Clean up your mussels, removing the beards and leave in water. They should all be pretty much closed – discard those that are not. Now get a saucepan with a few glugs of white wine and bring to the boil, then add the mussels and put on the lid. After a few minutes have a quick look – the mussels should now be open – take them off the heat and put to the side.

In the meantime, finely chop a couple of shallots, an inch of red chilli and a handful of parsley.

Fill a saucepan with boiling salty water and drop in the linguine.
Fry the shallots and chilli in a saucepan with butter and olive oil, salt and pepper. Pick the mussels from the shells (discard any that don’t fully open) and when the shallots are soft start to incorporate the liquid from the pan you cooked the mussels in and let it reduce.

When the linguine is ready, drain the linguine and throw in the mussels, chopped parsley and the reduced wine and shallot sauce. Mix it all together and serve with crusty bread (as always it seems) – Gorge!!


Catch up time

It’s been too long. Far far too long. I expect it’s typical of the amateur blogger – great expectations at the start, a spurt of enthusiasm for a few weeks then fizzle to nothing. So it is with renewed vigour that I sit here hoping to log another recipe or two.

Frankly the major challenge over the last six months has been talking the kids into eating something other than the same old stuff I trot out week after week.

Anyway – as luck would have it, I managed to take a photo of something I cooked recently, so I may as well commit it to e-paper –

Tuna Nicoise Salad

You need a lovely thick piece of fresh tuna to make this really good, although tinned can still work well. Bars and restaurants up and down the country attempt to wow us with this dish but it invariably ends up disappointing. Try this version – you’ll love it…

In a pestle and mortar, grind sea salt, black peppercorns and a pinch of cumin, then rub it all over the tuna. Put the tuna in a hot pan with some olive oil and sear for just  one minute on each side – no more – then set aside.

Boil a handful of new potatoes and when cooked, cut into slices the thickness of a pound coin. If you like, you can then fry them lightly in butter. At the same time, steam a handful of green beans. When they are just done, toss them in a pan with good olive oil, salt, pepper and finely chopped garlic for just 30 seconds and leave – they will soak up all the lovely salty, garlicy oil.

Tuna NicoiseBoil a few eggs for a few minutes until just hard boiled (hopefully the yolks will still be a litte runny) and peel.

Cut up a cos/romaine lettuce, a handful of plum tomatoes and a small red onion.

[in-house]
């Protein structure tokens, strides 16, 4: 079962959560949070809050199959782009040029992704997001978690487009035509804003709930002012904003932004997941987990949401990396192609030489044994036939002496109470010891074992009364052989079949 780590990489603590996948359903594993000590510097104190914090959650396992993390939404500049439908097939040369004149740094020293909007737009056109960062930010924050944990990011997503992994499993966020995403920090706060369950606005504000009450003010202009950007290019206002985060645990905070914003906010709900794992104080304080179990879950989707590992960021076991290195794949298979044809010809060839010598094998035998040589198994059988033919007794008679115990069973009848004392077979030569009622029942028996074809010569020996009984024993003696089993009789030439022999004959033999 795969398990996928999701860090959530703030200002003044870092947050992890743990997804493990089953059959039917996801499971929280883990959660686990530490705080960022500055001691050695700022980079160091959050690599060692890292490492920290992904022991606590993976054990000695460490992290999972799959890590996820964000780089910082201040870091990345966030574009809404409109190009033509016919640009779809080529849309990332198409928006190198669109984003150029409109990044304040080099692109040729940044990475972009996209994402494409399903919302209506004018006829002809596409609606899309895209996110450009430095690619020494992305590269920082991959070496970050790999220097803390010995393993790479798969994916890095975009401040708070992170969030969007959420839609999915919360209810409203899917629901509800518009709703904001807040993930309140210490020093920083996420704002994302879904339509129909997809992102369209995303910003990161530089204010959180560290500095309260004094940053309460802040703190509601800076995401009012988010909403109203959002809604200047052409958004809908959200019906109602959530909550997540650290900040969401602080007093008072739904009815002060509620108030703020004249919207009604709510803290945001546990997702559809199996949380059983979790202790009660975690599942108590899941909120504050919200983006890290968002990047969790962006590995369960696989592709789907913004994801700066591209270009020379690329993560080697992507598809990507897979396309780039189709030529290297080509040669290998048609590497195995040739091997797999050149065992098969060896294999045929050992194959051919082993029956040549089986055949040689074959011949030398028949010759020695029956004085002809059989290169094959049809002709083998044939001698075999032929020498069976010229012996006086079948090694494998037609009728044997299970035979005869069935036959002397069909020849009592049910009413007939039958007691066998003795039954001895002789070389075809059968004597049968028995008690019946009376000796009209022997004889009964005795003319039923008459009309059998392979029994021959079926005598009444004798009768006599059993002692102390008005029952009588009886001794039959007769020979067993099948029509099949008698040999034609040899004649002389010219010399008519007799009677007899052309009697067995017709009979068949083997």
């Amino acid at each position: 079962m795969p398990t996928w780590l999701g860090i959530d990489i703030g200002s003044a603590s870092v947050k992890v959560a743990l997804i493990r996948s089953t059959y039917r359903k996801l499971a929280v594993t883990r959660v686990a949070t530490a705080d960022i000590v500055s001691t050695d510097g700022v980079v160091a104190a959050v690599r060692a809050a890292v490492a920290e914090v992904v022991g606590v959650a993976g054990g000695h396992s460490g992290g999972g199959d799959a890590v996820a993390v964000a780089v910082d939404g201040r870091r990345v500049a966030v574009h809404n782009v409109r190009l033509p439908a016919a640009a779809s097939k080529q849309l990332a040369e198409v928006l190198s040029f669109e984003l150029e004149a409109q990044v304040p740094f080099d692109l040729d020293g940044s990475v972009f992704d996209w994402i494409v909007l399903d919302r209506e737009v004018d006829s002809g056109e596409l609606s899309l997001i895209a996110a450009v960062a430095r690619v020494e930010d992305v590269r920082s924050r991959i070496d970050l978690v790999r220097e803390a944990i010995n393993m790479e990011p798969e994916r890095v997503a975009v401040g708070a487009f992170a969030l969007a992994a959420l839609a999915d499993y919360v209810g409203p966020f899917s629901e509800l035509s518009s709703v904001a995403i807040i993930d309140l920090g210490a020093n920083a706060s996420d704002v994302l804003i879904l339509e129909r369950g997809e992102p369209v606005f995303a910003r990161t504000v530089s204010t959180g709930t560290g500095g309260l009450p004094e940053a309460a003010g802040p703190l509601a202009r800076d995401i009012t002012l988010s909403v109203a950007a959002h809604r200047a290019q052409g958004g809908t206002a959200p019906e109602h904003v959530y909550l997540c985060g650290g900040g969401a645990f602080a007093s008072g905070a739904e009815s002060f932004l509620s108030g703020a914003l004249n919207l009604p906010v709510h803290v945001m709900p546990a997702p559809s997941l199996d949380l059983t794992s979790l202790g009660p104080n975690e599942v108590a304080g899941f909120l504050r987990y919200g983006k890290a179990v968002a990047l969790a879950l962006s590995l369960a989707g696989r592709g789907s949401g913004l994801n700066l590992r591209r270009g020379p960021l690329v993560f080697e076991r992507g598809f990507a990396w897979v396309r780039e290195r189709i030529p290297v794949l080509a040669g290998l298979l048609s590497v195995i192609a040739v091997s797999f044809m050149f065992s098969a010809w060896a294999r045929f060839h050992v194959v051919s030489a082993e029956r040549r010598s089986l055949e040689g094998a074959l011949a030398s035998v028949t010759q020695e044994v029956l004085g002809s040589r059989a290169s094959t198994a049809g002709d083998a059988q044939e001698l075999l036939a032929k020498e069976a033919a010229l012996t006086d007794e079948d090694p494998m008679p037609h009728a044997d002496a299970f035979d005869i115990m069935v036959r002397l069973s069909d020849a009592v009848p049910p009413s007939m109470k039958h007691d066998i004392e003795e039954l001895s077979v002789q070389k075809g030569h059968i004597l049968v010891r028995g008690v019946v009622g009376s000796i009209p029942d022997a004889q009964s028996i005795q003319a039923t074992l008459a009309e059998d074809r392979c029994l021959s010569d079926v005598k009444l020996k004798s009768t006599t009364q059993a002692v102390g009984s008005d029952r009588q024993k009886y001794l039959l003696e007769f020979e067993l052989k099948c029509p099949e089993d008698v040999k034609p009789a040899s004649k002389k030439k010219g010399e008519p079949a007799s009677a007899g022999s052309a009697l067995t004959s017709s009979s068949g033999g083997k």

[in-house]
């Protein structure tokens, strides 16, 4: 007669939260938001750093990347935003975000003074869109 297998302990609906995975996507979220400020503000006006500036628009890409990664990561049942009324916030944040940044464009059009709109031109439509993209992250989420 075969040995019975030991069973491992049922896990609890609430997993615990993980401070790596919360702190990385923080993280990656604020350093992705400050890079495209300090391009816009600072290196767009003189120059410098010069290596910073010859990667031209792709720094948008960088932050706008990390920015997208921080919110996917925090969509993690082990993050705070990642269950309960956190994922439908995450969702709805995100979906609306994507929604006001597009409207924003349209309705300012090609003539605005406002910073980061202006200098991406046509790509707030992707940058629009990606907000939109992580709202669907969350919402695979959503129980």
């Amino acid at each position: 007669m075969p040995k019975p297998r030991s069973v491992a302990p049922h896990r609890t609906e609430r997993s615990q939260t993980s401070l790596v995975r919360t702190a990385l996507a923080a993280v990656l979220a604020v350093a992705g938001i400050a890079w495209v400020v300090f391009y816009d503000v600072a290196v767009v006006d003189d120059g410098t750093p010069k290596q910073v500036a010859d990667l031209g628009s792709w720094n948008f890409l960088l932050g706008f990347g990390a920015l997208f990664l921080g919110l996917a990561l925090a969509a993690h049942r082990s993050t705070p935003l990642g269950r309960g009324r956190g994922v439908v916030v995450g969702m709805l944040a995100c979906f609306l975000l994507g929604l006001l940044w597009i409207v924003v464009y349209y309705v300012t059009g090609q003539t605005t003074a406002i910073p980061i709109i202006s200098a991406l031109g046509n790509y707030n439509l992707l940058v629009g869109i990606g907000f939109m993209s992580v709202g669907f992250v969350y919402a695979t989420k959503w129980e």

Now the dressing – a creamy one works best and if you have the patience (it’s really not that difficult to be honest) then I would do the following:

Separate an organic egg yolk into a bowl and add a teaspoon of dijon mustard, salt, pepper and a good splash of white wine vinegar and some tarragon. Now take a whisk and start beating while adding very slowly either very light olive oil or sunflower oil (It’s essentially a mayonnaise that you’re making – perfect for this salad). Keep adding oil until it reaches your desired consistency – for me that is thick and creamy…

Now to put it all together on a large plate. Cut the tuna into large slices and lay over the salad along with five or six anchovy fillets. then pour over the dressing and season further if needed.

Eat with really good stone baked organic white bread and a bottle of provence rose. Perfect for a hot/warm/rainy summer’s day.

Christmas Eve

There is so much to cover with regards food, I’m going to cut straight to chase and avoid stories of family and friends. Besides, a helpful colleague of mine told me that one should avoid getting into the whole diary thing as what might be interesting to me certainly won’t be to you…

So – we’ll start with the Spicy Apple Chutney and go from there…
There are one or two key ingredients in this, beyond that you can chuck all sorts of things into it. This is what I did –
Peel a few bramley apples and chop into chunks along with a handful of roughly red onion, white onion, red chilli and finely chopped ginger. Grind a good quantity of spices – cinnamon, star anise, salt, black pepper and cloves.
Put the lot in a saucepan along with half a litre of malt vinegar and a couple of table spoons of muscovado sugar for about half an hour, then add roughly chopped cucumber and tomatoes and cook for a further 15 minutes. I also added a handful of pickled jalapenos for an extra little kick, and a teaspoon of saffron for colour and depth.